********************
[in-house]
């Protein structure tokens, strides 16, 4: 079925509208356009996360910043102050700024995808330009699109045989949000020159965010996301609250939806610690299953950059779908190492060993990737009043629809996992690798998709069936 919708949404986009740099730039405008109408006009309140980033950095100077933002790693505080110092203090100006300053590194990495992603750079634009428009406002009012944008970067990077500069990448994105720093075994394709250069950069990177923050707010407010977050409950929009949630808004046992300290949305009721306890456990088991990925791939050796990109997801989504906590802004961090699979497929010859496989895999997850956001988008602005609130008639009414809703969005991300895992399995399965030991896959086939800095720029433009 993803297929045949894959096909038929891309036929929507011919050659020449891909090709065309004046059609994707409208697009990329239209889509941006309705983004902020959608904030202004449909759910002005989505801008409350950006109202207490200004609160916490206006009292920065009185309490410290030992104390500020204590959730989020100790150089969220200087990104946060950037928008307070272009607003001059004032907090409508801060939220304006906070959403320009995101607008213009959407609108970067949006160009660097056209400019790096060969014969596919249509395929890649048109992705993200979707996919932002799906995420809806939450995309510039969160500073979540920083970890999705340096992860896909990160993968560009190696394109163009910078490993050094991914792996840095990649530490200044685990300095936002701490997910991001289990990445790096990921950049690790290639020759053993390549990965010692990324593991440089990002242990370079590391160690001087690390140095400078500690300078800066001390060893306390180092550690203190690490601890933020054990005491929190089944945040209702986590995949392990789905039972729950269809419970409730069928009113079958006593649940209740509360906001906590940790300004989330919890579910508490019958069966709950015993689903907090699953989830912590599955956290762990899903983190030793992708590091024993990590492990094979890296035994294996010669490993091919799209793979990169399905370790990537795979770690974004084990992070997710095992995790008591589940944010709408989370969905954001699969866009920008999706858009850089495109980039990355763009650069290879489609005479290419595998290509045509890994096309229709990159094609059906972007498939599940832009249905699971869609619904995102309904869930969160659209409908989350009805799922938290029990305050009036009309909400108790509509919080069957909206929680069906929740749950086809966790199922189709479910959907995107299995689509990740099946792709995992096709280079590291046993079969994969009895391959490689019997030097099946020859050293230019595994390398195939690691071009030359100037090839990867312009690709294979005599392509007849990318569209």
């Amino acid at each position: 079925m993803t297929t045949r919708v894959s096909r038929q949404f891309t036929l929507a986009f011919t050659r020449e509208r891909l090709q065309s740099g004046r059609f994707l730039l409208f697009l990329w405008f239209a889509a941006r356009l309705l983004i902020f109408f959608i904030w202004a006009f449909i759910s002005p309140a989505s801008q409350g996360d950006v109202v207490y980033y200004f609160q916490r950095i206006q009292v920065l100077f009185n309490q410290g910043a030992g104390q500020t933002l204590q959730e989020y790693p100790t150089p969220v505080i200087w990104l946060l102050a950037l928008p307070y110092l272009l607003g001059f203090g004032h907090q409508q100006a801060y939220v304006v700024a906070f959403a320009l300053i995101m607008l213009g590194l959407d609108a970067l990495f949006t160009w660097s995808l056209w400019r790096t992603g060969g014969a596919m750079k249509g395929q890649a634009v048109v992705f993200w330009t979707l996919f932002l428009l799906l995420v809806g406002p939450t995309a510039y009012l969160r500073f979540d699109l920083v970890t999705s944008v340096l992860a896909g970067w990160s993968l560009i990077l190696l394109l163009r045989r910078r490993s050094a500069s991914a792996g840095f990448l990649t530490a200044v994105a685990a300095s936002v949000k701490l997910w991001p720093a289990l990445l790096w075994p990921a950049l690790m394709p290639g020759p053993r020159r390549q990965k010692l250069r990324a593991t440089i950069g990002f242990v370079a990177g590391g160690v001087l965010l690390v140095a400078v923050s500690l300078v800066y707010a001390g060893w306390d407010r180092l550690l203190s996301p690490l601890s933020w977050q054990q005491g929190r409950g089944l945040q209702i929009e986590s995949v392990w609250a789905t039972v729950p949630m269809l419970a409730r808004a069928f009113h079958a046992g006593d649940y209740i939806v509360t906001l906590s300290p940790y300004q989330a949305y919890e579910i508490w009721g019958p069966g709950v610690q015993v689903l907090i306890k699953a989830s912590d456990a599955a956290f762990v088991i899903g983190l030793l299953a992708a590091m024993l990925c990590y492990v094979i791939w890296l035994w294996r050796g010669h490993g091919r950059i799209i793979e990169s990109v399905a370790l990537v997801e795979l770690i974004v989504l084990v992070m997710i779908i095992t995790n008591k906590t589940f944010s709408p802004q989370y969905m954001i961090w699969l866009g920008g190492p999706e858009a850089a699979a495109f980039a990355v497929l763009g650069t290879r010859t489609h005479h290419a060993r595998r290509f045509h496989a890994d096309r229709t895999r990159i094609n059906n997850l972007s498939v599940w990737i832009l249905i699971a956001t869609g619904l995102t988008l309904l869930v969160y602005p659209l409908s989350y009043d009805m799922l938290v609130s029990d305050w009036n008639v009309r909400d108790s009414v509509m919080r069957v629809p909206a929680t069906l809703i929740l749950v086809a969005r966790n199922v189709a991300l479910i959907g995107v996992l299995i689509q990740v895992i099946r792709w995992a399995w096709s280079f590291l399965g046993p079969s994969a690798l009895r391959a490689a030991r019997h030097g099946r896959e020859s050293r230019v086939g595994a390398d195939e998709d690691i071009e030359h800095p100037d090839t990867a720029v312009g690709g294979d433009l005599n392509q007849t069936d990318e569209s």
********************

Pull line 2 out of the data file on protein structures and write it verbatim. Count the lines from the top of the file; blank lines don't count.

């Protein structure tokens, strides 16, 4: 079925509208356009996360910043102050700024995808330009699109045989949000020159965010996301609250939806610690299953950059779908190492060993990737009043629809996992690798998709069936 919708949404986009740099730039405008109408006009309140980033950095100077933002790693505080110092203090100006300053590194990495992603750079634009428009406002009012944008970067990077500069990448994105720093075994394709250069950069990177923050707010407010977050409950929009949630808004046992300290949305009721306890456990088991990925791939050796990109997801989504906590802004961090699979497929010859496989895999997850956001988008602005609130008639009414809703969005991300895992399995399965030991896959086939800095720029433009 993803297929045949894959096909038929891309036929929507011919050659020449891909090709065309004046059609994707409208697009990329239209889509941006309705983004902020959608904030202004449909759910002005989505801008409350950006109202207490200004609160916490206006009292920065009185309490410290030992104390500020204590959730989020100790150089969220200087990104946060950037928008307070272009607003001059004032907090409508801060939220304006906070959403320009995101607008213009959407609108970067949006160009660097056209400019790096060969014969596919249509395929890649048109992705993200979707996919932002799906995420809806939450995309510039969160500073979540920083970890999705340096992860896909990160993968560009190696394109163009910078490993050094991914792996840095990649530490200044685990300095936002701490997910991001289990990445790096990921950049690790290639020759053993390549990965010692990324593991440089990002242990370079590391160690001087690390140095400078500690300078800066001390060893306390180092550690203190690490601890933020054990005491929190089944945040209702986590995949392990789905039972729950269809419970409730069928009113079958006593649940209740509360906001906590940790300004989330919890579910508490019958069966709950015993689903907090699953989830912590599955956290762990899903983190030793992708590091024993990590492990094979890296035994294996010669490993091919799209793979990169399905370790990537795979770690974004084990992070997710095992995790008591589940944010709408989370969905954001699969866009920008999706858009850089495109980039990355763009650069290879489609005479290419595998290509045509890994096309229709990159094609059906972007498939599940832009249905699971869609619904995102309904869930969160659209409908989350009805799922938290029990305050009036009309909400108790509509919080069957909206929680069906929740749950086809966790199922189709479910959907995107299995689509990740099946792709995992096709280079590291046993079969994969009895391959490689019997030097099946020859050293230019595994390398195939690691071009030359100037090839990867312009690709294979005599392509007849990318569209």